The Creditors Complaint further alleged that Helionetics' directors, officers, majority shareholders and consultants devised a scheme to remove KSWI from Helionetics' assets by distributing the KSWI common stock to Helionetics' shareholders while Helionetics was insolvent (the "KSWI Distribution"). Id. ¶ 42. As a result of the KSWI Distribution, Helionetics had no ability to pay its debts as they came due, causing "irreparable damage" to Helionetics' creditors. Id. ¶ 59.

The Creditors claimed that Stroock conspired with and aided and abetted Helionetics' directors to breach their fiduciary duties to the Creditors by preparing [on behalf of KSWI] the documents necessary to effect the KSWI Distribution.[6]Id. ¶¶ 49-51. The Creditors also claimed that Stroock unfairly benefitted by fraudulently transferring 50,000 shares of KSWI stock to itself. Id. ¶¶ 20, 62, 66(a). Stroock was named in five of the nine causes of action in the Creditors Complaint:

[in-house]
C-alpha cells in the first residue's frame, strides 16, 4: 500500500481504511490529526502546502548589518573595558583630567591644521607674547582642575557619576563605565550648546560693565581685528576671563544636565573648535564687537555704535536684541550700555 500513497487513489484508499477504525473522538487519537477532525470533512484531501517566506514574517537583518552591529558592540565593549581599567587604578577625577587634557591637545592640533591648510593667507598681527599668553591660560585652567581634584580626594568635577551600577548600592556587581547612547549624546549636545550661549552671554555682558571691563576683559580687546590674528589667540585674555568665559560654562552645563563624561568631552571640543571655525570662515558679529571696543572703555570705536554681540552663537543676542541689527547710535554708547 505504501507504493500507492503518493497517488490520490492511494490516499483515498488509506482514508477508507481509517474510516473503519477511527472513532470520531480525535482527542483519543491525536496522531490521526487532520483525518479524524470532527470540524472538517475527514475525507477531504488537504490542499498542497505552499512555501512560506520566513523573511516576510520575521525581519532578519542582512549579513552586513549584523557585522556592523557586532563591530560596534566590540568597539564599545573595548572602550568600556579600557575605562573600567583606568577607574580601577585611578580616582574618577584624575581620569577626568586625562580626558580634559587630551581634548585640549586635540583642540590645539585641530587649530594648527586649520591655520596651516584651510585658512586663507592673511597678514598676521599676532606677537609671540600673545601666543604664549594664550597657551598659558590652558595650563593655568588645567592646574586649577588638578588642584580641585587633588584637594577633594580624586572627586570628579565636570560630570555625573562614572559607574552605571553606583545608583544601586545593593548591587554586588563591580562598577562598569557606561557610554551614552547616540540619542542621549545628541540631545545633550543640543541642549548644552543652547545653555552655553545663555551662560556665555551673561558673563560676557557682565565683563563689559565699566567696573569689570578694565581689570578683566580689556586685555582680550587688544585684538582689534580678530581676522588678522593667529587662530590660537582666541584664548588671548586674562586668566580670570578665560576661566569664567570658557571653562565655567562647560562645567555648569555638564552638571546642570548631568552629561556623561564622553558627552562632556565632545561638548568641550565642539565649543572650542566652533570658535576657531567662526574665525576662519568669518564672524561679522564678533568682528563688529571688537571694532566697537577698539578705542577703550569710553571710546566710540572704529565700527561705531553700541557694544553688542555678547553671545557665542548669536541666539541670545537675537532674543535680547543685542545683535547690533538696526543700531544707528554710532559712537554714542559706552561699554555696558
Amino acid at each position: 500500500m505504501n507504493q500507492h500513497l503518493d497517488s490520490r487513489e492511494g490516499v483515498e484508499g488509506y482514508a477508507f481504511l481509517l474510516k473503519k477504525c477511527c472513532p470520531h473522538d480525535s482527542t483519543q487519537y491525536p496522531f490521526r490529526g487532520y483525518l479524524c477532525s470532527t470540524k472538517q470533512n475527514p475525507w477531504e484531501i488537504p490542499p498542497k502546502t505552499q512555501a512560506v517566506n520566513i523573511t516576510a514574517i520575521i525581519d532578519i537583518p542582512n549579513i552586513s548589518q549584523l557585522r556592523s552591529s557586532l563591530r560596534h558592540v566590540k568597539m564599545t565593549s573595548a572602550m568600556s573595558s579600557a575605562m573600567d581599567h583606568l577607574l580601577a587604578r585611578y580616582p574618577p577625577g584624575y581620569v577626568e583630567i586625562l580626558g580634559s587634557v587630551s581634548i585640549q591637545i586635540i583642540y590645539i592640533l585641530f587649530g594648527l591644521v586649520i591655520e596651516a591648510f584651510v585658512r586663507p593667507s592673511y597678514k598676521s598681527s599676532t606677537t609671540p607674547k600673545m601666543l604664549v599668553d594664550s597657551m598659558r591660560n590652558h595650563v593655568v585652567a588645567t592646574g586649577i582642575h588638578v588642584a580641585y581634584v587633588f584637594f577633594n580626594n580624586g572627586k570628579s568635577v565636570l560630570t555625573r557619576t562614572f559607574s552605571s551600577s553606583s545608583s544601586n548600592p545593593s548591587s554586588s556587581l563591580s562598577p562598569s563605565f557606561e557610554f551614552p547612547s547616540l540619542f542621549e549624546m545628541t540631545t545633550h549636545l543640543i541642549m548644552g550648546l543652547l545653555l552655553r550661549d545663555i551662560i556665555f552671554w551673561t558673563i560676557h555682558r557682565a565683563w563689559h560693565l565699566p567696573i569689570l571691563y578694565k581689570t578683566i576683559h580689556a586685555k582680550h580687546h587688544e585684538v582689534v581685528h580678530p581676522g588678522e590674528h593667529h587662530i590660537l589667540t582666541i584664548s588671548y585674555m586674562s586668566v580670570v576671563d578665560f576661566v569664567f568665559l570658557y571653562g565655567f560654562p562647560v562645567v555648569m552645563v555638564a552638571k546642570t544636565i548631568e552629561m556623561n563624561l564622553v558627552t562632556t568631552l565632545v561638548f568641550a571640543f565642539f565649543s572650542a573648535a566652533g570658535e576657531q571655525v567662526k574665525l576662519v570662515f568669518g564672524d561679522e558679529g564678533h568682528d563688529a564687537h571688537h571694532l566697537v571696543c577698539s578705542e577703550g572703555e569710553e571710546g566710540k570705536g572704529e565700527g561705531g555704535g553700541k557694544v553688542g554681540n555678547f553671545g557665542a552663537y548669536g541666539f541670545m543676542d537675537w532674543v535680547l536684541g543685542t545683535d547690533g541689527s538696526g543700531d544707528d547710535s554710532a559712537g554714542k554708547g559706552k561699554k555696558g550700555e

• the third cause of action alleged that Stroock participated in a fraudulent transfer in violation of sections 544, 548, and 550 of Title 11 of the United States Code and various sections of the California Civil Code, id. ¶¶ 82-85;
• the fifth cause of action alleged that Stroock benefitted from the fraudulent transfers at the expense of Helionetics' creditors, id. ¶¶ 91-95;
• the seventh cause of action alleged that Stroock aided and abetted the directors to breach their fiduciary duties by drafting documents to effect the stock distribution, id. ¶¶ 101-08;
• the eighth cause of action alleged that Stroock conspired to encourage or assist the directors to breach their fiduciary duties, id. ¶¶ 109-12;
*250 • the ninth cause of action requests a declaration requiring Stroock to return the KSWI assets to creditors, id. ¶¶ 113-15.

There was no claim in the Creditors Complaint against Stroock for legal malpractice or negligence.

The Creditors and Stroock settled their dispute in the Fall of 2002.[7]See Memorandum of Law in Support of Motion for Judgment on the Pleadings by Plaintiff Steadfast Insurance Company ("Pl.Mem.") at 7. Stroock now demands coverage under the Policy for all of the defense costs and settlement amounts it paid to resolve the claims in the Creditors Complaint.[8] Steadfast Compl. ¶ 13.